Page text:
Invisibility in Invisible Man

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Invisibility in "Invisible Man"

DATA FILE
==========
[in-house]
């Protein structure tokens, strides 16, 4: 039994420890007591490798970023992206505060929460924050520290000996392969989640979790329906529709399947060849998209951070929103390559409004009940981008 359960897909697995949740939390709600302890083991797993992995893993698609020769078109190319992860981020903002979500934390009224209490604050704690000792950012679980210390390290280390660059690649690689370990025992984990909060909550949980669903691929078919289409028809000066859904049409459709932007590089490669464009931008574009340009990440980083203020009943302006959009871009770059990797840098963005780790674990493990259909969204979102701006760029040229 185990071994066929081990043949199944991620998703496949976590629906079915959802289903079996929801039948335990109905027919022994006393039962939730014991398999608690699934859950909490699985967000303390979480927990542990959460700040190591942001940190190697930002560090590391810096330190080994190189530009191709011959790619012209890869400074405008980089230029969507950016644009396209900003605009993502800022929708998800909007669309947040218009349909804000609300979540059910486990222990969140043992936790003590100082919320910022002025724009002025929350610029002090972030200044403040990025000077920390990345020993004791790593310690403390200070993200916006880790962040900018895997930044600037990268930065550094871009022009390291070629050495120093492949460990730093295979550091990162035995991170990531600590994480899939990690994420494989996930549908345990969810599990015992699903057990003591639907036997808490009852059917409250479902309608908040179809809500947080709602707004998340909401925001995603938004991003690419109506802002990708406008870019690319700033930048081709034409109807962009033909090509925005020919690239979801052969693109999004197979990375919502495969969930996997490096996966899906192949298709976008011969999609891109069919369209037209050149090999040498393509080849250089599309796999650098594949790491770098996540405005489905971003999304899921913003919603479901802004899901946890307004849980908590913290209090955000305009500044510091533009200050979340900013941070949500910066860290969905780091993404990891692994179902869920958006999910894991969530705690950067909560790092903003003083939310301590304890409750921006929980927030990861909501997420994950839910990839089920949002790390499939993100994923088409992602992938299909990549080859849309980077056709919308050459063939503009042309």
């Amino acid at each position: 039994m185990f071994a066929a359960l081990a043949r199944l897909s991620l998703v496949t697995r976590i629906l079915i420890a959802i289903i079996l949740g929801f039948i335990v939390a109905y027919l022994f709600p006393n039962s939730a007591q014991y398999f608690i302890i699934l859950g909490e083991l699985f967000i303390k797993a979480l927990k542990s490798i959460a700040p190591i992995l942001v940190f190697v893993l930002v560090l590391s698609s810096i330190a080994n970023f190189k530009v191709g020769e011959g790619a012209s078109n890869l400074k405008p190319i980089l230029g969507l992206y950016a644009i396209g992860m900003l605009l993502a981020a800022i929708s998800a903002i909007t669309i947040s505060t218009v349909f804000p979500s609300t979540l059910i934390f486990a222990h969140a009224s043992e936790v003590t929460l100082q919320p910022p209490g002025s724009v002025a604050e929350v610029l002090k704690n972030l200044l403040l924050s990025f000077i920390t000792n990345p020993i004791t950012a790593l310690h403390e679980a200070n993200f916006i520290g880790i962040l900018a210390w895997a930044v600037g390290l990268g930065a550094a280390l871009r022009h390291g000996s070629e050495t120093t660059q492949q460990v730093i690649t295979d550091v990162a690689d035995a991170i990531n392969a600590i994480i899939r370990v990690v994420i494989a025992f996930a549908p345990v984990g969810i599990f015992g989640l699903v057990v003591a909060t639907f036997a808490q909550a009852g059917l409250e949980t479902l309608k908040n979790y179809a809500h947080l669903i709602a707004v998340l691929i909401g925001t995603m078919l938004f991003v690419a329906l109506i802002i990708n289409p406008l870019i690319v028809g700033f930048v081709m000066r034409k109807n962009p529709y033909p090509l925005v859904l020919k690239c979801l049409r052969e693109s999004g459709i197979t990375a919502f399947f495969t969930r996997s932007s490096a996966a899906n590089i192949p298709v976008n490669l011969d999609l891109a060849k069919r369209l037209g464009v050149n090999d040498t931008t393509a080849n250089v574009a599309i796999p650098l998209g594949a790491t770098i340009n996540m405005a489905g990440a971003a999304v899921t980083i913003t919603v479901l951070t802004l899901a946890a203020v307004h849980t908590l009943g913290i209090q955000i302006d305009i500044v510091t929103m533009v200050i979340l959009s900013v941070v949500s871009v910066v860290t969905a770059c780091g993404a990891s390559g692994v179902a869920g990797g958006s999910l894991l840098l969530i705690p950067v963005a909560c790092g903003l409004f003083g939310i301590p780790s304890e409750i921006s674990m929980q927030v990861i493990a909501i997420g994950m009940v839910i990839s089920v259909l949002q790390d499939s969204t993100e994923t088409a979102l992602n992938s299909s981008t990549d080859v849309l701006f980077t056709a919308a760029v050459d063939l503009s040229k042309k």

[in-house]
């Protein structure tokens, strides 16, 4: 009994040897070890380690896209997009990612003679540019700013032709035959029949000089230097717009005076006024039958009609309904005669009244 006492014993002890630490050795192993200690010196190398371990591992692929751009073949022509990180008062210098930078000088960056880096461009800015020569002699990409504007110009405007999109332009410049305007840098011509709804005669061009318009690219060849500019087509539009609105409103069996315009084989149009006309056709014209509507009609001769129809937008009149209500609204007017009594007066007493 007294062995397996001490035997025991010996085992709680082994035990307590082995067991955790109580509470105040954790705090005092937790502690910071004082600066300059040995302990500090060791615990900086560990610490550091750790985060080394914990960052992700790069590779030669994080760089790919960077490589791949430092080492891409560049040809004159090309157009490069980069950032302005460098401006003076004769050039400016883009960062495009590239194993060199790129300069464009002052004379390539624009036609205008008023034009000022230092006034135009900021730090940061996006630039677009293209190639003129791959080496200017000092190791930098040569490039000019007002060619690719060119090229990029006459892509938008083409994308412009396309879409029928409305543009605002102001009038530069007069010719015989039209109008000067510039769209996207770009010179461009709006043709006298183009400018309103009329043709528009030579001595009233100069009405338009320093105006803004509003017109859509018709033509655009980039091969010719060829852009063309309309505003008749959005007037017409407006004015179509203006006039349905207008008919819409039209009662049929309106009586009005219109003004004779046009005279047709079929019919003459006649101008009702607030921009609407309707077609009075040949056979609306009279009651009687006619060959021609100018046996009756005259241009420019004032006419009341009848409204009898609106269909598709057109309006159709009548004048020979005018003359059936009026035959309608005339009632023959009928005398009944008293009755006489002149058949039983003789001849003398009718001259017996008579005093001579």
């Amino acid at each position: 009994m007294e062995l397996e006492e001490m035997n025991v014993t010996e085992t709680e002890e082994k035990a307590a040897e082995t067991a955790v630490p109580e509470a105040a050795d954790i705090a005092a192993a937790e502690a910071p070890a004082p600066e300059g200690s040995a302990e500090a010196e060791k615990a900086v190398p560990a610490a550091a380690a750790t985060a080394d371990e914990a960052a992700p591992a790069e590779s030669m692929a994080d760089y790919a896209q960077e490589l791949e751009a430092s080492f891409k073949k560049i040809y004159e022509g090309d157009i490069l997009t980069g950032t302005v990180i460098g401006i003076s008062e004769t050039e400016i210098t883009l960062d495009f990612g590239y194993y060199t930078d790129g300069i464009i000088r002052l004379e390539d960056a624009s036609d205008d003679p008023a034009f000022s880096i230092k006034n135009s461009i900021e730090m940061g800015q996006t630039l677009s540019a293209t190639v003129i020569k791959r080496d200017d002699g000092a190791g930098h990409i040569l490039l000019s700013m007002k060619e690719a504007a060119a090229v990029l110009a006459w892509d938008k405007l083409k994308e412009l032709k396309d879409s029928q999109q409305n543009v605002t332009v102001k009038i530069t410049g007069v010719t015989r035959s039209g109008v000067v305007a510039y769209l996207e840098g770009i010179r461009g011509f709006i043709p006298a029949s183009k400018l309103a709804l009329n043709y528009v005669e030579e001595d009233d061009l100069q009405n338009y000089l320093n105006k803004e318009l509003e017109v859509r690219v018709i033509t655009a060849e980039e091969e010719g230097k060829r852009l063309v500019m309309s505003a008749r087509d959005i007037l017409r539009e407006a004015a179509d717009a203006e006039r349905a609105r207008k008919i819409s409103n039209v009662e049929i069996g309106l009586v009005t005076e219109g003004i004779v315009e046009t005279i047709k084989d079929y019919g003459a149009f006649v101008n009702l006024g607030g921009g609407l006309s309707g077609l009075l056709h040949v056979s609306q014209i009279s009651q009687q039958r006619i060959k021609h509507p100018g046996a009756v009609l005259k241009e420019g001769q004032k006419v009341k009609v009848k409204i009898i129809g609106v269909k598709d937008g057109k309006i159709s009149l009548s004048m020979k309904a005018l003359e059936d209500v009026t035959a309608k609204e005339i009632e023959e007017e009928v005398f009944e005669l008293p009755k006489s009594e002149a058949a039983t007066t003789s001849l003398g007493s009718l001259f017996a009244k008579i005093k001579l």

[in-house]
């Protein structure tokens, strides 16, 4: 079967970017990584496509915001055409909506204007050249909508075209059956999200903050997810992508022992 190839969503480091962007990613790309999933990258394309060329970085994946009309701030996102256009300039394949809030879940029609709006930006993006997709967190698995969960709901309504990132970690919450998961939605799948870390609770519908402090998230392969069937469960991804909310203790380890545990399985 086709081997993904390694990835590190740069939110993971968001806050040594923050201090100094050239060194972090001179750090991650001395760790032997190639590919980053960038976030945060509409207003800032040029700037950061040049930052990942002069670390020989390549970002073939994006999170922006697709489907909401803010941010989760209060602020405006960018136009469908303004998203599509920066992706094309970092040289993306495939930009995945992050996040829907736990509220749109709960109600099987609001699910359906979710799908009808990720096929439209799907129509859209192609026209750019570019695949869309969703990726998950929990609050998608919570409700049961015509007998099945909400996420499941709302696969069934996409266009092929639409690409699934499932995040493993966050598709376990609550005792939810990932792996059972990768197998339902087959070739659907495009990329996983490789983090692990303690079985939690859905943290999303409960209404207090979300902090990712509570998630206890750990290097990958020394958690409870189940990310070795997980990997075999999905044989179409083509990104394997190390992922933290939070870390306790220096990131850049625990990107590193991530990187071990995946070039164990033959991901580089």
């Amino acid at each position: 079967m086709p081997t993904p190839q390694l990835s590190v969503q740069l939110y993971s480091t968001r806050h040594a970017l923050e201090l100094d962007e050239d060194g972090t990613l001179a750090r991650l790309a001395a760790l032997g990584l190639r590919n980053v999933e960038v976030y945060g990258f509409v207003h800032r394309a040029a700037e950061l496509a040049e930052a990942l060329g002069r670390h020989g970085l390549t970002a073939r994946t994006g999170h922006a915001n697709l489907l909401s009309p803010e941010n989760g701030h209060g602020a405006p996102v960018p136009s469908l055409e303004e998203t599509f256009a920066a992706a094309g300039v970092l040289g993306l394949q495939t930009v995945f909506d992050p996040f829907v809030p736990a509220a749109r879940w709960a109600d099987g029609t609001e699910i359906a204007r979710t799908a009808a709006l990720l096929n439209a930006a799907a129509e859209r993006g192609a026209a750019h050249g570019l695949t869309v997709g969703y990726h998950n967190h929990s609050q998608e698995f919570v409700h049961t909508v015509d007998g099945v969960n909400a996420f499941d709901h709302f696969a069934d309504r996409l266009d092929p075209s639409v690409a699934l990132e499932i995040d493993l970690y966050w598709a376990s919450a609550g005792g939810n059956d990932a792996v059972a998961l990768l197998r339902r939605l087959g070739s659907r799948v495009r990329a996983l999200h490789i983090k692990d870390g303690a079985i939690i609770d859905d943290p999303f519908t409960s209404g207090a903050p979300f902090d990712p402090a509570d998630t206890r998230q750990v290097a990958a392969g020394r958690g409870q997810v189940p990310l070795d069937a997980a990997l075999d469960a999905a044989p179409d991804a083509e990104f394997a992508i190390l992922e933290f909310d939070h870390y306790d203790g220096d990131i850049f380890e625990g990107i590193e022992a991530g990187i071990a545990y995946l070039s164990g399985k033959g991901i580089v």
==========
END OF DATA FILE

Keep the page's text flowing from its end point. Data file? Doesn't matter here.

In order to analyze "Invisible Man" on any level one mush first come to terms with Ellison's definition of invisible. To Ellison "invisible" is not merely a faux representation to the senses; in actuality, it is the embodiment of not being. This simply means that for Ellison, his main character is not just out of sight, but he is completely unperceivable. The assertion that the Negro is relegated to some sub-section of society is nothing new; however, never before has an author so vividly depicted the colors that paint said Negro out of the public picture. The narrator of "Invisible Man" is a generic individual scorned by humanity; he is a place holder representing the Negro who so often is physically unseen, audibly ignored and socially overlooked. Irony dictates that one's understanding of the Invisible Man's substantive invisibility will be difficult to understand. Too easily can an individual confuse the under hemming of social obliviousness, with the almost mythical thought of actual invisibility. As hard a thought as it is to wrap the mind around Ellison does a good job of revealing how "a man of substance, of flesh and bone, fiber and liquids (3)" can be completely annulled from others senses. On the narrators first train ride, "a ride into the depths of human exchange (Arac 199)", the reader witnesses the books first definite insight on physical invisibility. "I could feel the rubbery softness of her flesh against the length of my body. I could neither turn sideways nor get away… when I took a furtive glance around no one was paying me the slightest bit of attention. Even she seemed to be lost in her own thoughts. (158)". However far stretched or far flung this assertion of physical invisibility may seem, surely one must suspend his mind for a moment and wonder; how it is that a man goes unnoted, even by one he is touching. Ellison begins this scene by establishing a threshold of excuse. Had he chosen to simply cast the...
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